I've endured a gruelling 24-hour bus trip to the remote 'village' of Morona, deep in the southern Ecuadorean Oriente, which turns out to be a couple of wooden shacks standing self-consciously by the riverbank. To make matters worse, the driver then informs me that this bus isn't returning to Cuenca for a week. Step forward Pedro, head of a local Shuar family that are about to take a canoe upriver to their finca, or farmstead. They're keen to have me as a guest for a few days in exchange for me paying the cost of the canoe trip.
Two hours later we pull into the side of the river and disembark. After an hour's hike through the dense undergrowth we reach a clearing, in the centre of which stands a simple circular wooden structure with a thatch roof. After a dinner of fish soup and boiled bananas, I turn in for the night and lie in my sleeping bag listening to the rain and the sounds of Pedro and his brother-in-law, Wilson, sharpening their machetes.
Next morning – after breakfast of fish soup and boiled bananas – we set off in heavy rain, Pedro and Wilson carrying ancient flintlock rifles, bow and arrows and a fishing line. After a two-hour slog through knee-deep mud we come to a clearing where a dugout canoe is moored at the side of a large lake.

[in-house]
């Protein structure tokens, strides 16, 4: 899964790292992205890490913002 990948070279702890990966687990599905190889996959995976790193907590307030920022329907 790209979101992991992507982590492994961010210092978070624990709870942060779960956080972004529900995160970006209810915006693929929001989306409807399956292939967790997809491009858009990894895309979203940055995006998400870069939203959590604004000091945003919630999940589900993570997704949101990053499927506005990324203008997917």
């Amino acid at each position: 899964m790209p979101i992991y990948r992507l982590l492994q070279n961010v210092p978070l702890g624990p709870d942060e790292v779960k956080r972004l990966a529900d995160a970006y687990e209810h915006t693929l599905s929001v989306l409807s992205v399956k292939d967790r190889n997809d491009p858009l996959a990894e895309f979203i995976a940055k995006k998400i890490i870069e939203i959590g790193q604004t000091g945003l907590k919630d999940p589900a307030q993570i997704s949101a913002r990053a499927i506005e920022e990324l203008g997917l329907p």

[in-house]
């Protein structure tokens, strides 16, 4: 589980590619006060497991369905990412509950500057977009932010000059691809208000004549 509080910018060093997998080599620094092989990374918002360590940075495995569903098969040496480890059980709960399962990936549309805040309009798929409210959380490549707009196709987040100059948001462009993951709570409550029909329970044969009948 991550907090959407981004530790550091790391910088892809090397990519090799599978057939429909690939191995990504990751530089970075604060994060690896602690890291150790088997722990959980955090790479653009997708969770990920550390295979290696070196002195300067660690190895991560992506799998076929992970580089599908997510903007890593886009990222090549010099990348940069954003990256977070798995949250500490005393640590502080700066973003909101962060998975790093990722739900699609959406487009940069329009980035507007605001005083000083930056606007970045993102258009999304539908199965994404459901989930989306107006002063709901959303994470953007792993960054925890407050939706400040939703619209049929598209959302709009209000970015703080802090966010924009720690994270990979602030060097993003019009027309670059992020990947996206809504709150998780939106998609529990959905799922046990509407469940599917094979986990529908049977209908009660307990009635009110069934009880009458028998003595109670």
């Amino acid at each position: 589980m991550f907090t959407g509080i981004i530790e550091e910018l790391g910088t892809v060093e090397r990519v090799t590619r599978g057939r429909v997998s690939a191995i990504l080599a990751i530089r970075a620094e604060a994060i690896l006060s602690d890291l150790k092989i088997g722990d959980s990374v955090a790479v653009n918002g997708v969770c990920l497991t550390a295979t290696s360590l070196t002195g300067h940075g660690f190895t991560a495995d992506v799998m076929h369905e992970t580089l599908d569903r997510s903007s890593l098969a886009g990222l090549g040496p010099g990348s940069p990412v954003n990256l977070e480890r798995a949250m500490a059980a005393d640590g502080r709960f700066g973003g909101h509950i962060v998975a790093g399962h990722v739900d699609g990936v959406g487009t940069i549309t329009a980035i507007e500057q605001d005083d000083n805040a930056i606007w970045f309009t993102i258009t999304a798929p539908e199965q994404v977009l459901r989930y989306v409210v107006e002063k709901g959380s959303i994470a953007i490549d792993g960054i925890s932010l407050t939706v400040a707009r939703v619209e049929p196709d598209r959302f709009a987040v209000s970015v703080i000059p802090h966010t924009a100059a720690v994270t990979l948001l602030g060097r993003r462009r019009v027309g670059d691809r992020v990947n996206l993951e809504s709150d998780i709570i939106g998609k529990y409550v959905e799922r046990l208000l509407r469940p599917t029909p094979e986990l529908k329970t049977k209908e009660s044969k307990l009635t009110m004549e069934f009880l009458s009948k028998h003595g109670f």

As we paddle our way across the lake, Wilson points to a caiman in the water; "Quick! Shoot!" I grab my camera. "No, with this!" he rebukes, handing me his rifle. But by the time I've worked out how to fire it, the caiman has disappeared. Wilson snatches his rifle back and glares at me.
A few rain-soaked days later, suffering from mud overload and becoming ever more fearful that I might outstay my welcome, we agree that I should leave.
Back in Morona I feel like I've arrived in a bustling metropolis. And I only have to wait two more days for a return bus.
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